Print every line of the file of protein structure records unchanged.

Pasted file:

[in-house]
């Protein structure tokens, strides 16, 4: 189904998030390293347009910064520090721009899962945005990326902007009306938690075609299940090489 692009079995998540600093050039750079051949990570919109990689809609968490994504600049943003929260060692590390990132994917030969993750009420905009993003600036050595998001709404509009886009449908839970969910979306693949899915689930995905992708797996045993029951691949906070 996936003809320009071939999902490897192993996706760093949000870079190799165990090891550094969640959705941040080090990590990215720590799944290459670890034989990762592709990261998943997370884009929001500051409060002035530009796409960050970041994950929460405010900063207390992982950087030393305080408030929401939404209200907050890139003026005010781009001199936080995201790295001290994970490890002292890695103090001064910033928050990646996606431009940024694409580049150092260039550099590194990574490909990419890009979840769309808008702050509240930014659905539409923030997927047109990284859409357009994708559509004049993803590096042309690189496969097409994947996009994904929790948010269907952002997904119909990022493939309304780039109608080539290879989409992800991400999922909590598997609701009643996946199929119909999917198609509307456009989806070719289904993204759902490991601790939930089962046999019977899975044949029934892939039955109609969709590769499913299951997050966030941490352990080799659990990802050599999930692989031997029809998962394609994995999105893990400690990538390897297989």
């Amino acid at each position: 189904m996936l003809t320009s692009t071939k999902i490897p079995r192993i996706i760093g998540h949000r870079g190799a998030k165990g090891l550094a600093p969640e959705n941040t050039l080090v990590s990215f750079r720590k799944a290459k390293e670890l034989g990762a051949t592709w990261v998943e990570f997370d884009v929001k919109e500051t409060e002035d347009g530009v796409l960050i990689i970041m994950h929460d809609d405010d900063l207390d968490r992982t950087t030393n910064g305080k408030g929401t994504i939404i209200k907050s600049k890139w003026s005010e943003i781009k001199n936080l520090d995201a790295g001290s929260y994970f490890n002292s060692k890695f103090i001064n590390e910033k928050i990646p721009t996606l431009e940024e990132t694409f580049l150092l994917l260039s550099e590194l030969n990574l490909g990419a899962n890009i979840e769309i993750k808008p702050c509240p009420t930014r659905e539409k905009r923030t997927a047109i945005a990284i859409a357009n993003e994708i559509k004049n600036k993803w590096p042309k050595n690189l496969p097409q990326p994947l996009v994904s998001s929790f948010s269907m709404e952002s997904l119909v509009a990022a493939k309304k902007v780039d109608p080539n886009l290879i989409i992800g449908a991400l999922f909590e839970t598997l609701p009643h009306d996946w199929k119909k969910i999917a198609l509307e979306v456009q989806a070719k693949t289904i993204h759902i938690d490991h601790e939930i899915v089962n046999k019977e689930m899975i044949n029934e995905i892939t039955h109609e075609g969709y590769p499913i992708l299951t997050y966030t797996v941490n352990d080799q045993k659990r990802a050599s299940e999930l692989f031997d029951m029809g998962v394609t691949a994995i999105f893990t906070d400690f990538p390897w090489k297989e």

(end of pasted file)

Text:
[in-house]
């Protein structure tokens, strides 16, 4: 189904998030390293347009910064520090721009899962945005990326902007009306938690075609299940090489 692009079995998540600093050039750079051949990570919109990689809609968490994504600049943003929260060692590390990132994917030969993750009420905009993003600036050595998001709404509009886009449908839970969910979306693949899915689930995905992708797996045993029951691949906070 996936003809320009071939999902490897192993996706760093949000870079190799165990090891550094969640959705941040080090990590990215720590799944290459670890034989990762592709990261998943997370884009929001500051409060002035530009796409960050970041994950929460405010900063207390992982950087030393305080408030929401939404209200907050890139003026005010781009001199936080995201790295001290994970490890002292890695103090001064910033928050990646996606431009940024694409580049150092260039550099590194990574490909990419890009979840769309808008702050509240930014659905539409923030997927047109990284859409357009994708559509004049993803590096042309690189496969097409994947996009994904929790948010269907952002997904119909990022493939309304780039109608080539290879989409992800991400999922909590598997609701009643996946199929119909999917198609509307456009989806070719289904993204759902490991601790939930089962046999019977899975044949029934892939039955109609969709590769499913299951997050966030941490352990080799659990990802050599999930692989031997029809998962394609994995999105893990400690990538390897297989």
């Amino acid at each position: 189904m996936l003809t320009s692009t071939k999902i490897p079995r192993i996706i760093g998540h949000r870079g190799a998030k165990g090891l550094a600093p969640e959705n941040t050039l080090v990590s990215f750079r720590k799944a290459k390293e670890l034989g990762a051949t592709w990261v998943e990570f997370d884009v929001k919109e500051t409060e002035d347009g530009v796409l960050i990689i970041m994950h929460d809609d405010d900063l207390d968490r992982t950087t030393n910064g305080k408030g929401t994504i939404i209200k907050s600049k890139w003026s005010e943003i781009k001199n936080l520090d995201a790295g001290s929260y994970f490890n002292s060692k890695f103090i001064n590390e910033k928050i990646p721009t996606l431009e940024e990132t694409f580049l150092l994917l260039s550099e590194l030969n990574l490909g990419a899962n890009i979840e769309i993750k808008p702050c509240p009420t930014r659905e539409k905009r923030t997927a047109i945005a990284i859409a357009n993003e994708i559509k004049n600036k993803w590096p042309k050595n690189l496969p097409q990326p994947l996009v994904s998001s929790f948010s269907m709404e952002s997904l119909v509009a990022a493939k309304k902007v780039d109608p080539n886009l290879i989409i992800g449908a991400l999922f909590e839970t598997l609701p009643h009306d996946w199929k119909k969910i999917a198609l509307e979306v456009q989806a070719k693949t289904i993204h759902i938690d490991h601790e939930i899915v089962n046999k019977e689930m899975i044949n029934e995905i892939t039955h109609e075609g969709y590769p499913i992708l299951t997050y966030t797996v941490n352990d080799q045993k659990r990802a050599s299940e999930l692989f031997d029951m029809g998962v394609t691949a994995i999105f893990t906070d400690f990538p390897w090489k297989e």